Not as big a problem in modern democracy as some people would have you think. This is so for two reasons.
First, democracy is built on the principle of one man, one vote (or, more contemporarily, "one person, one vote"). This means that a member of any particular (political) minority has just as much power to cast votes and influence lawmakers as a member of the majority. It may seem unfair that a majority can impose their will on a minority. But there is no better way to decide on laws, so long as individual members of the majority have no special power to do so.
Second, when the above fails, the justice system exists. Ideally, the courtroom offers a chance for individuals to contest laws passed by the majority, speak their voice on them, and have the laws overturned if justice requires. In real life, of course, there are unjust decisions and partial judges, but the appeal system is in place to help prevent this.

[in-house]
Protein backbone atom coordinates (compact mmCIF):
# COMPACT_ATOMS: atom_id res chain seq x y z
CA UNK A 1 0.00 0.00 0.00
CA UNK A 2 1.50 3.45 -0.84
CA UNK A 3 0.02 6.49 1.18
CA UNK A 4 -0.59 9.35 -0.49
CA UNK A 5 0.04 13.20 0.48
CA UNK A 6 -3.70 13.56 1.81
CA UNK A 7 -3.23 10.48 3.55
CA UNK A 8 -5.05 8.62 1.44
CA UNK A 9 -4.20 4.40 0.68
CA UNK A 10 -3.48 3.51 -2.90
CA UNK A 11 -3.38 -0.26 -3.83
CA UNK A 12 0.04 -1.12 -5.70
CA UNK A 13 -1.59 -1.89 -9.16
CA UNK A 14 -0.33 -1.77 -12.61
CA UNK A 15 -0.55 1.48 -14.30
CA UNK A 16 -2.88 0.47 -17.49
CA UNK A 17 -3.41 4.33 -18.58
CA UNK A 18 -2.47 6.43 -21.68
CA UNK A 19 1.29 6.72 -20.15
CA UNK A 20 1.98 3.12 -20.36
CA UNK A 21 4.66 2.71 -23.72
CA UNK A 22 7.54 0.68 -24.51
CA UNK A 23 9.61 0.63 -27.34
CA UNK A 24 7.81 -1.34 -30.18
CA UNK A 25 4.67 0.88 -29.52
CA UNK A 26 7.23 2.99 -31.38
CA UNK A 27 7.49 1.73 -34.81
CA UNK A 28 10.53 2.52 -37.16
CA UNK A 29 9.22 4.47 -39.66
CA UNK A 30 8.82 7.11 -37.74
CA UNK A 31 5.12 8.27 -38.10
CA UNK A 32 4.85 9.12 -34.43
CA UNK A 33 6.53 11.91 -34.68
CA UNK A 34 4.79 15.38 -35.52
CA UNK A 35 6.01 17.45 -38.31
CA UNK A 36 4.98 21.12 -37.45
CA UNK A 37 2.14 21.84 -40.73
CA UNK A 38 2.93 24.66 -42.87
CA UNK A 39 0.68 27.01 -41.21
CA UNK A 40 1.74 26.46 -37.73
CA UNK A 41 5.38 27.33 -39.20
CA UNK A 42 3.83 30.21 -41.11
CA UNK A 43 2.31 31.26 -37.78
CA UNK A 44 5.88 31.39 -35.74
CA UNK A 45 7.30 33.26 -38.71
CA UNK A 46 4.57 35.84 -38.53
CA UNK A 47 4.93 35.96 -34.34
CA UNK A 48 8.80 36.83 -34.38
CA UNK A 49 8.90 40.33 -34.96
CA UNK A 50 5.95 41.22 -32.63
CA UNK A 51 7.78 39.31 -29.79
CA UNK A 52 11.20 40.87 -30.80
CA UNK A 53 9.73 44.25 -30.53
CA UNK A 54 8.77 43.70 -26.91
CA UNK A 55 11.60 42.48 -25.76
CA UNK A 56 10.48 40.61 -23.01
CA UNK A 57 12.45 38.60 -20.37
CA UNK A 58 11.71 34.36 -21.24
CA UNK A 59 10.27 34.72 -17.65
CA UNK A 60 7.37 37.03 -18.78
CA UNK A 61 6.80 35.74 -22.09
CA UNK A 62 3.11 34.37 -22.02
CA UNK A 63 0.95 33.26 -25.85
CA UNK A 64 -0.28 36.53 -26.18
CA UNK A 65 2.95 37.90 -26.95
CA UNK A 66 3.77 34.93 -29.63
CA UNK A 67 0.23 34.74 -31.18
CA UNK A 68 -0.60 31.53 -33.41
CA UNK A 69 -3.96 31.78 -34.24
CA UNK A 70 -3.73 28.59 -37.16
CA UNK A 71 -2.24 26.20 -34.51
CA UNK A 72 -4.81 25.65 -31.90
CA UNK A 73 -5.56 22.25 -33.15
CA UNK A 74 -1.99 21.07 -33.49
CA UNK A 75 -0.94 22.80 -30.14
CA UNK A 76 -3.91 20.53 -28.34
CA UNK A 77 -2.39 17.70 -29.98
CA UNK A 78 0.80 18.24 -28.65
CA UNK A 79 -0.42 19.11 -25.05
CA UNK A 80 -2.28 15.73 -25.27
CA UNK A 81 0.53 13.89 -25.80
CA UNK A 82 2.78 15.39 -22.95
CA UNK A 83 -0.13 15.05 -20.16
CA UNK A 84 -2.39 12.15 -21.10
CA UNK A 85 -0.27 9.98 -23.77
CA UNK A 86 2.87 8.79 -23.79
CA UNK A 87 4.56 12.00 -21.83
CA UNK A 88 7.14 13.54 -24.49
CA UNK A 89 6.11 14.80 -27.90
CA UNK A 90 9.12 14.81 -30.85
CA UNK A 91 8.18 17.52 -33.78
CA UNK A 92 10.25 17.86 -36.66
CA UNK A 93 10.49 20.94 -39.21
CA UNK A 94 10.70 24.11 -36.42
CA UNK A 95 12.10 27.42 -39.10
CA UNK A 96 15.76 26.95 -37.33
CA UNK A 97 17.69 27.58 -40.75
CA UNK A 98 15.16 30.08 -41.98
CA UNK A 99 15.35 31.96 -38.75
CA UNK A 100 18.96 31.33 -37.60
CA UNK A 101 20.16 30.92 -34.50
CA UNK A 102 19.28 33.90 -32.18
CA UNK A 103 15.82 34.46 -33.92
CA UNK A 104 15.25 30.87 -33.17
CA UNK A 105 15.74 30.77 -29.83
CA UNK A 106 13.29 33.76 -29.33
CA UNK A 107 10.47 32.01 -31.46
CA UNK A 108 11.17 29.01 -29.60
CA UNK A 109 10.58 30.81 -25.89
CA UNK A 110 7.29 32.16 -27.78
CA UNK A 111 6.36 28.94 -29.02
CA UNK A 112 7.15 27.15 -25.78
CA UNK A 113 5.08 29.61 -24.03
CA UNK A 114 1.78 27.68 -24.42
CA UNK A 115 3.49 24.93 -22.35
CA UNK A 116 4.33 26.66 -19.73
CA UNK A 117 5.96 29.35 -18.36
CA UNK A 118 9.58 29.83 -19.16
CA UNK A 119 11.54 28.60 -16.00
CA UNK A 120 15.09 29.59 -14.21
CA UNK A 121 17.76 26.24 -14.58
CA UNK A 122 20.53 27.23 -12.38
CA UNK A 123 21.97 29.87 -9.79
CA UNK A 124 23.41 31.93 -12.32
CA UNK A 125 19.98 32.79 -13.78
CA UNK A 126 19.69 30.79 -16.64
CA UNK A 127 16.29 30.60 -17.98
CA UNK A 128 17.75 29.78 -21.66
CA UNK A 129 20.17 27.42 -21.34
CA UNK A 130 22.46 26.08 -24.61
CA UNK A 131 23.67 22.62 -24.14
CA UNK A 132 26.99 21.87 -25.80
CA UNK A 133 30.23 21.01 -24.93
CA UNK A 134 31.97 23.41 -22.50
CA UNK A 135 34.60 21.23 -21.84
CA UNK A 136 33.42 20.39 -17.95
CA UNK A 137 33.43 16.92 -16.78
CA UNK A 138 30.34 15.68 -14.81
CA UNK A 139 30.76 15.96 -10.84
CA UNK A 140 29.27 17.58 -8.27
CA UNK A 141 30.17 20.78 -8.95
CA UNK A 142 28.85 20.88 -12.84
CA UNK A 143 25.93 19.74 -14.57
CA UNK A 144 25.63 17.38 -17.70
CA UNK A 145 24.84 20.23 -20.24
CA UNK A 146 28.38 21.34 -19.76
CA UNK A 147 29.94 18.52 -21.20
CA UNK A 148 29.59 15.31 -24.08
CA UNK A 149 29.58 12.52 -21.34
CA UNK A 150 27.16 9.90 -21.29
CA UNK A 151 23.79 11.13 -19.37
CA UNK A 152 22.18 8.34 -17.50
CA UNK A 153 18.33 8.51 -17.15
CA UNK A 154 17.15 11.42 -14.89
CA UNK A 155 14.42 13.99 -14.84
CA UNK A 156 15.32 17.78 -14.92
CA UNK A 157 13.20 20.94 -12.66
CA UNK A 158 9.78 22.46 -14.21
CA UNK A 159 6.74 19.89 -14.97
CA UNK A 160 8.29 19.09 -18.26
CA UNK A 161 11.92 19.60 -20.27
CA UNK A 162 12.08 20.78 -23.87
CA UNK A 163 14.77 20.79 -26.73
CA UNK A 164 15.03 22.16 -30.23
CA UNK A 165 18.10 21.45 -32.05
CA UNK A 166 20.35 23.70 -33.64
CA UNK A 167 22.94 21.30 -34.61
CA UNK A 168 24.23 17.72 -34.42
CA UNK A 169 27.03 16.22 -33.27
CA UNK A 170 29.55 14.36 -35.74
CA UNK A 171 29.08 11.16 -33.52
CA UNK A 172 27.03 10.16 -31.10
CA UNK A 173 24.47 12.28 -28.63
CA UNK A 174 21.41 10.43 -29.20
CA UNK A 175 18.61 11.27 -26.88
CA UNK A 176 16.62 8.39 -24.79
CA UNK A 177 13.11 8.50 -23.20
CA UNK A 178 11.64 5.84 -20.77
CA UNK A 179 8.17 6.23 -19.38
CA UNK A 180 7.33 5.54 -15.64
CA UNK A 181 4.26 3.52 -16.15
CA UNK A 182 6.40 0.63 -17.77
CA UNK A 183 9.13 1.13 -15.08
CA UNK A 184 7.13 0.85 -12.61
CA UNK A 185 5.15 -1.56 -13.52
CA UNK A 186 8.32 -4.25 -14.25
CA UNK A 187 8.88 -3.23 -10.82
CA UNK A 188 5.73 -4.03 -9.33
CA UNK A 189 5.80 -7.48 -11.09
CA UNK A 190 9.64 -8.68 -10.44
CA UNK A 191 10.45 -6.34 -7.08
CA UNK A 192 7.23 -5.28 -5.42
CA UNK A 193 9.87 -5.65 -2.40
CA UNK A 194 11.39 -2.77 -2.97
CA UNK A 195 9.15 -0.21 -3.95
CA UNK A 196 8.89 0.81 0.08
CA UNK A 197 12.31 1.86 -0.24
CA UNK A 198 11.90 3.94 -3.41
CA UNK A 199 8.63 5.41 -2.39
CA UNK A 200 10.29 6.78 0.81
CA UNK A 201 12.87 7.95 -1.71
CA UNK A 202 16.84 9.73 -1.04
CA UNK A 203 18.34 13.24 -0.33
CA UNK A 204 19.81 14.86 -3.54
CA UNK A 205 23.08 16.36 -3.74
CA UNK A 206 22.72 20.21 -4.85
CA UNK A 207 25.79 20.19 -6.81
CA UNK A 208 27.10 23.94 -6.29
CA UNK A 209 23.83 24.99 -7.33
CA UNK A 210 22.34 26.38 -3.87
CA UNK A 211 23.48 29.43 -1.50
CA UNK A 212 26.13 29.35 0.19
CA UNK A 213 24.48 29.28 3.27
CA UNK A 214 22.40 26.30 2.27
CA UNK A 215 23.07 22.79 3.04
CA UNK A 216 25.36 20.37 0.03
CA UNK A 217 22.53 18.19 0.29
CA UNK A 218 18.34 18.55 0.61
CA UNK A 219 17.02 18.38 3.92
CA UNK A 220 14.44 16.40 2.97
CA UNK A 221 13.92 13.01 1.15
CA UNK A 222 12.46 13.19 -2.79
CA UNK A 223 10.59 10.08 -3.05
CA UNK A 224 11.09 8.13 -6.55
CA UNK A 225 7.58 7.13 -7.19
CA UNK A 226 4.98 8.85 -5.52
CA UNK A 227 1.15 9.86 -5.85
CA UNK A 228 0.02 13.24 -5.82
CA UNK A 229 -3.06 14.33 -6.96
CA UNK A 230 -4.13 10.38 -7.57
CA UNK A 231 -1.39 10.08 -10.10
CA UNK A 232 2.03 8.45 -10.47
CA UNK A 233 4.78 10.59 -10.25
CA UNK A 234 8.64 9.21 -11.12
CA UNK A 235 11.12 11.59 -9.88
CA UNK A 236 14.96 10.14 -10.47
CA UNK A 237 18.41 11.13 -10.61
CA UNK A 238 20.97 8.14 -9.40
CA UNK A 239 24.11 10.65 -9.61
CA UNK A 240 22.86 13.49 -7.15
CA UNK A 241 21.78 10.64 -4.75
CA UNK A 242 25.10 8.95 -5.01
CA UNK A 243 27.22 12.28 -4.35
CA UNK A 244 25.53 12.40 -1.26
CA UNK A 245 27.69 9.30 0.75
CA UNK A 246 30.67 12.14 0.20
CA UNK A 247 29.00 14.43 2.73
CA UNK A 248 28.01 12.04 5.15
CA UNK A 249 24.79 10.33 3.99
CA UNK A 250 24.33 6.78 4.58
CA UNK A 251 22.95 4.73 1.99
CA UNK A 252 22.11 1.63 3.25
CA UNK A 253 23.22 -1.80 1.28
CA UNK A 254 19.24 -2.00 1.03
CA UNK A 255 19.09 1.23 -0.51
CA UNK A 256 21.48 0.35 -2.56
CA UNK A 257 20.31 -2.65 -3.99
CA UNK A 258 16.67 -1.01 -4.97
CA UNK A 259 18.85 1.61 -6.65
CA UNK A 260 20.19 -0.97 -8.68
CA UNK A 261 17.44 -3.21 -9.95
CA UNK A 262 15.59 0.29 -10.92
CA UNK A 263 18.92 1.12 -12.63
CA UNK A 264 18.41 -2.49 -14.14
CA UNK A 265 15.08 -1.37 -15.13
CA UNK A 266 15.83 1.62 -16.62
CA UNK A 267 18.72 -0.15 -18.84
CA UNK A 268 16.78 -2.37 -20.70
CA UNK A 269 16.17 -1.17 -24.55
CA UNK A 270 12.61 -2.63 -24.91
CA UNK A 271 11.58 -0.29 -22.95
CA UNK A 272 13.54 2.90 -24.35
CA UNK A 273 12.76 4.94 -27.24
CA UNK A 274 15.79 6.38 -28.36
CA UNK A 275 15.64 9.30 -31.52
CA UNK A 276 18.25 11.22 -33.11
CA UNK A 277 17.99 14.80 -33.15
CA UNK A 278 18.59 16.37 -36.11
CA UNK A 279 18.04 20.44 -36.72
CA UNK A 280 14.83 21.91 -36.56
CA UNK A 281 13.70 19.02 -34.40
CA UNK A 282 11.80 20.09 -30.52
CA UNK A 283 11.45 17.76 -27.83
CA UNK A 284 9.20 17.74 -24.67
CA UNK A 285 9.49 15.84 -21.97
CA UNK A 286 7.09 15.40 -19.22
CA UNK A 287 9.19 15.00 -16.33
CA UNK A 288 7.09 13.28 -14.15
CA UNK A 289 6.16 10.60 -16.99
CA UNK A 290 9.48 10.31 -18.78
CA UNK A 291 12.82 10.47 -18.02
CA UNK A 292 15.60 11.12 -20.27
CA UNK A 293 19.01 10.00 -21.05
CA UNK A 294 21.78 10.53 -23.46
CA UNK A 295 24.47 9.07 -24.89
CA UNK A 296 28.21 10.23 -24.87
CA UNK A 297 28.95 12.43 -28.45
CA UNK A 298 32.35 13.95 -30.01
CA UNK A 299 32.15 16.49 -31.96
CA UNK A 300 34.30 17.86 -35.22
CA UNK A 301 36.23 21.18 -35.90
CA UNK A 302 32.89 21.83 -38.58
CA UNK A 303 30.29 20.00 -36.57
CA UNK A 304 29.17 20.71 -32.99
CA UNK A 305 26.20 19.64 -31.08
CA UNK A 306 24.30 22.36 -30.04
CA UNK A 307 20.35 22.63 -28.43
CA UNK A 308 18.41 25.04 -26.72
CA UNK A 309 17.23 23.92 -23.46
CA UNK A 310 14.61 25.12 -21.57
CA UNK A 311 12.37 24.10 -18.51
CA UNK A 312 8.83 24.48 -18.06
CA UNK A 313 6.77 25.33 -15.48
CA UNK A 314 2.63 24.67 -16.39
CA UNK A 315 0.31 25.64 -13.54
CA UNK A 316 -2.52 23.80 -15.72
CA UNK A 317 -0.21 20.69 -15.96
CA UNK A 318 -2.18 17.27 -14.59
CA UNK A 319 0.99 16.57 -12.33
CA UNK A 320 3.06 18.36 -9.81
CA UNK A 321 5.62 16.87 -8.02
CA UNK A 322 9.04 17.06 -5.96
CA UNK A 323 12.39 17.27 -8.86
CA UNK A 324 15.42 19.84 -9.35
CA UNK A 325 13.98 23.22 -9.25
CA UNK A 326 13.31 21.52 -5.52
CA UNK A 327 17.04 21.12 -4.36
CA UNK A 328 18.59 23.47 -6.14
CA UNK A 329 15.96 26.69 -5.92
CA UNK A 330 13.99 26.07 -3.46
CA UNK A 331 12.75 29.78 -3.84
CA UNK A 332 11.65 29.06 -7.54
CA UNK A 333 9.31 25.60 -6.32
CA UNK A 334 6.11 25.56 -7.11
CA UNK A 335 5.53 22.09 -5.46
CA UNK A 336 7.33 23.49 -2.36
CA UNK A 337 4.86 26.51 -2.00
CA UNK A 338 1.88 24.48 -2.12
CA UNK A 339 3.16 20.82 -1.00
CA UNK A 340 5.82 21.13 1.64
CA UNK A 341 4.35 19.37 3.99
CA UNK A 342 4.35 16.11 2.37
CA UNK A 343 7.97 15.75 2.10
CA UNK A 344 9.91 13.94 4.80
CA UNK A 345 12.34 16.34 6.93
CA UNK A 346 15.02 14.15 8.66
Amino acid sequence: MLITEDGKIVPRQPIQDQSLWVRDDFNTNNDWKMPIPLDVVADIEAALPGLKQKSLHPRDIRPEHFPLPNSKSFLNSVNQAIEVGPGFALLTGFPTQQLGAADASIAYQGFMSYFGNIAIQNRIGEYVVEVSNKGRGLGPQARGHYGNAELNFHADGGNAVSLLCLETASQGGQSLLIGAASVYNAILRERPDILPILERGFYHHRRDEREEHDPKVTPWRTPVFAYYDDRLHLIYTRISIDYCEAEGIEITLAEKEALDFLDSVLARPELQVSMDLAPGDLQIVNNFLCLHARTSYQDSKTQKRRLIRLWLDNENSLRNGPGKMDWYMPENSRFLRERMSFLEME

Overall, you can't do much better where representative government is concerned. If the political majority is always deemed "tyrannical" because of the way their votes work, then an individual or a small minority would be expected to get their way all the time -- and that would lead to simple anarchy in a very short period of time.